How Disney turned a Beast into a Beaut

NETworks presents Disney's Beauty and the Beast

Photos by Matthew Murphy. To see more, click the forward arrow on the image above. 

Even on your very best day, chances are you’ve never danced with your dinnerware. Oh, you may have talked things out over a good cup of tea from time to time, but rarely with the teapot itself. You even may have warbled in your wardrobe, but with it? Ah, but perhaps you’ve never visited an enchanted castle.

Fear not. Here’s your chance, as NETworks presents Disney’s Beauty and the Beast rolls into town for a return run in Denver. As usual, it’s the love of a good woman that turns a beast into his best. Then again, this timeless tale of redemption brings out the best in everyone.

Based on the traditional fairytale first published in France in the mid-18th century, Beauty and the Beast has been translated into hundreds of versions worldwide. When Walt Disney Pictures released the animated feature film in 1991, it was hailed as an instant classic with critics praising its “songs worthy of a Broadway musical.”

With two Academy Awards (Best Song and Best Original Score), Disney set out to turn that praise into reality. The transformation of evil into good is hardly the only transformation in this show. To the tune of $13 million dollars, give or take a few, the Disney folk transformed their very successful film musical into an equally successful stage musical. Linda Woolverton adapted her screenplay for the stage complete with new scenes and seven new songs. The show opened at the Palace Theatre on April 18, 1994, ultimately playing 5,461 performances on Broadway in 13 years.

With 580 costume pieces, 81 wigs and spectacular staging effects, people become household utensils such as teapots and wardrobes and candelabra and feather dusters and clocks right before your eyes.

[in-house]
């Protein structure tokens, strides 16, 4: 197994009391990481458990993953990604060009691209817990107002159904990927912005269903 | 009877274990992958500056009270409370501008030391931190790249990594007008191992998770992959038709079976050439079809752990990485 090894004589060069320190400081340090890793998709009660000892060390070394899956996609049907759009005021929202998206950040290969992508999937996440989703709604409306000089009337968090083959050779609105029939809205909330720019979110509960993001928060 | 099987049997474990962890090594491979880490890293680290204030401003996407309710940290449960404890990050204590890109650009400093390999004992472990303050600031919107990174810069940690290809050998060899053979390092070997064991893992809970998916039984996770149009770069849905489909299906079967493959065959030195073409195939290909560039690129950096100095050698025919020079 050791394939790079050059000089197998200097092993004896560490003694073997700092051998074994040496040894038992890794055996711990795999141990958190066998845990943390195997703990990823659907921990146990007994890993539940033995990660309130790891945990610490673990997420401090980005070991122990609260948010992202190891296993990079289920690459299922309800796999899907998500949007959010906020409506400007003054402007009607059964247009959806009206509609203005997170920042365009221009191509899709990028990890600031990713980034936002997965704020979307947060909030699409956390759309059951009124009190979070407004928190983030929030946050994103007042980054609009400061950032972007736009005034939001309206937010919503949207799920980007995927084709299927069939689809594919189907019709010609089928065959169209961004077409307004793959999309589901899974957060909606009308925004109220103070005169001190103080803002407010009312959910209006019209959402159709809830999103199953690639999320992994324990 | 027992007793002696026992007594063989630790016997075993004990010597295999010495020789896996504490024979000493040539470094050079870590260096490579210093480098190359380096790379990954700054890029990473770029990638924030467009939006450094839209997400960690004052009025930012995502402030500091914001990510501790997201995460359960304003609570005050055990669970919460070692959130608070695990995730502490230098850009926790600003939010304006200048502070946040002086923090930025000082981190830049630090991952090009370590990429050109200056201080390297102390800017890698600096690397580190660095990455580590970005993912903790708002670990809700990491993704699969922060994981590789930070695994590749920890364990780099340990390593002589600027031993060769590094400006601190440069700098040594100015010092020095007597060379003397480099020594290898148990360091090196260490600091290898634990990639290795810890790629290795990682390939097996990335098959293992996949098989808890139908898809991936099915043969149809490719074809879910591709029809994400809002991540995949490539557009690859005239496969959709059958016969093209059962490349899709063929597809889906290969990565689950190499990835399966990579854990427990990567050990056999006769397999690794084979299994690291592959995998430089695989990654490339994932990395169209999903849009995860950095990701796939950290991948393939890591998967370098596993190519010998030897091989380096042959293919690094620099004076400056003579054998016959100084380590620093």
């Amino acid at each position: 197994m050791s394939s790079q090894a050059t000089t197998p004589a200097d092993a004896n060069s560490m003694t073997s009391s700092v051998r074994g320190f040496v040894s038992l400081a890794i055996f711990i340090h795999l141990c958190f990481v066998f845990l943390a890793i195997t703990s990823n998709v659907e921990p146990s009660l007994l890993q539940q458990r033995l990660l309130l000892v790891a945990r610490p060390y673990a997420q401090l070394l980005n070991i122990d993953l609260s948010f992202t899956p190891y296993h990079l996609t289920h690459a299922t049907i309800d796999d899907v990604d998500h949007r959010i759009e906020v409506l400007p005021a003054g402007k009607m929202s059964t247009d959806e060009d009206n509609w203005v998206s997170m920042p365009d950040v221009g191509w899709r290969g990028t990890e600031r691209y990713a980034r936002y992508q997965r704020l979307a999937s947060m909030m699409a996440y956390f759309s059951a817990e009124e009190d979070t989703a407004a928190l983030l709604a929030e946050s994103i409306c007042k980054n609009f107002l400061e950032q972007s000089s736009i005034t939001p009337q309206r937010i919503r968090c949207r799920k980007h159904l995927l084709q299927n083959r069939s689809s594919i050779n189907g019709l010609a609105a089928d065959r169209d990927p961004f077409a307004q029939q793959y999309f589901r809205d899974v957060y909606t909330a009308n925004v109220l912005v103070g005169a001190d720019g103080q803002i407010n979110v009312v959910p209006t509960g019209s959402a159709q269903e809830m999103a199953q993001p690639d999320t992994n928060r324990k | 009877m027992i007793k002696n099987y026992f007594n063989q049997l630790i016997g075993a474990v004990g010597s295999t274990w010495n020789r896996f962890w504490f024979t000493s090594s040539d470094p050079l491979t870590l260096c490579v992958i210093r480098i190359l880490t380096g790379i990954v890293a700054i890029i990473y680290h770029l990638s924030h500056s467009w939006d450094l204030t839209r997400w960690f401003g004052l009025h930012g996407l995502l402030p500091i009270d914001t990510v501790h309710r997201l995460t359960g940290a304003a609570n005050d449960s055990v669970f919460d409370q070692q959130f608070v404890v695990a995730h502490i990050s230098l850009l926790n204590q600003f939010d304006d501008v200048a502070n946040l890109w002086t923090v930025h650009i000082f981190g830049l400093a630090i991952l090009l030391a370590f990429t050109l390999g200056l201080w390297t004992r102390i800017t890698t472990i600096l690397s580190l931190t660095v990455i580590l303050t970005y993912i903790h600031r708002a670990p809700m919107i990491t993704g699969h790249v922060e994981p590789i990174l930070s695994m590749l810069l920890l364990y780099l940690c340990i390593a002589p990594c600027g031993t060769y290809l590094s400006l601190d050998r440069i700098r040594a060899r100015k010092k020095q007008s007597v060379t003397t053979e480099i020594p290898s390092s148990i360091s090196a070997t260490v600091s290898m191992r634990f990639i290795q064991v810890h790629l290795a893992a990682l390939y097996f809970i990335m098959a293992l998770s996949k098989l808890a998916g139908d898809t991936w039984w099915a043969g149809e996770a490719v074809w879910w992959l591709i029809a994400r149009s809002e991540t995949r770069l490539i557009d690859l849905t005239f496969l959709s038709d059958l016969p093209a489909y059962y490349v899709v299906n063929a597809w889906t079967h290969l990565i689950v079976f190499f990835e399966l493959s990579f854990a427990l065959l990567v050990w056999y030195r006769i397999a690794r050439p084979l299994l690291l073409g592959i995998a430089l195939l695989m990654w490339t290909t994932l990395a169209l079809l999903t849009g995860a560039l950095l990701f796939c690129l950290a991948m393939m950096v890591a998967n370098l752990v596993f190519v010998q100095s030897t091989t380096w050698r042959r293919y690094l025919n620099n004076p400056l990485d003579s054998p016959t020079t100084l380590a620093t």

Since its Broadway debut 22 years ago, more than 35 million people in 21 countries have enjoyed the eyebrow-raising effects and sleight-of-hand that are worthy of David Copperfield. Keep your eyes open for some of the sensational elements — 67 LED lights on the magic mirror, the 450-pound “star drop” curtain, the 1,700-pound West Wing set piece and the 1 ton — ONE TON — plate rail featured in “Be Our Guest.” Plus, pint-sized audience members will want to look closely at the tavern set backdrop, where, much like at its famous parks, a “Mickey” is carefully hidden in plain sight.

 

This article is compiled from the materials provided by the production company and an article written by Teri Downard, former Deputy Director of the DCPA’s Media Relations and Publications Department.

NETworks presents Disney’s Beauty and the Beast
June 7-12
Buell Theatre
Tickets: 303-893-4100 or BUY ONLINE

Groups: Call 303-446-4829

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Brooke Quintana as Belle and Sam Hartley as the Beast in NETworks presents”Disney’s Beauty and the Beast.” Photo by Matthew Murphy.

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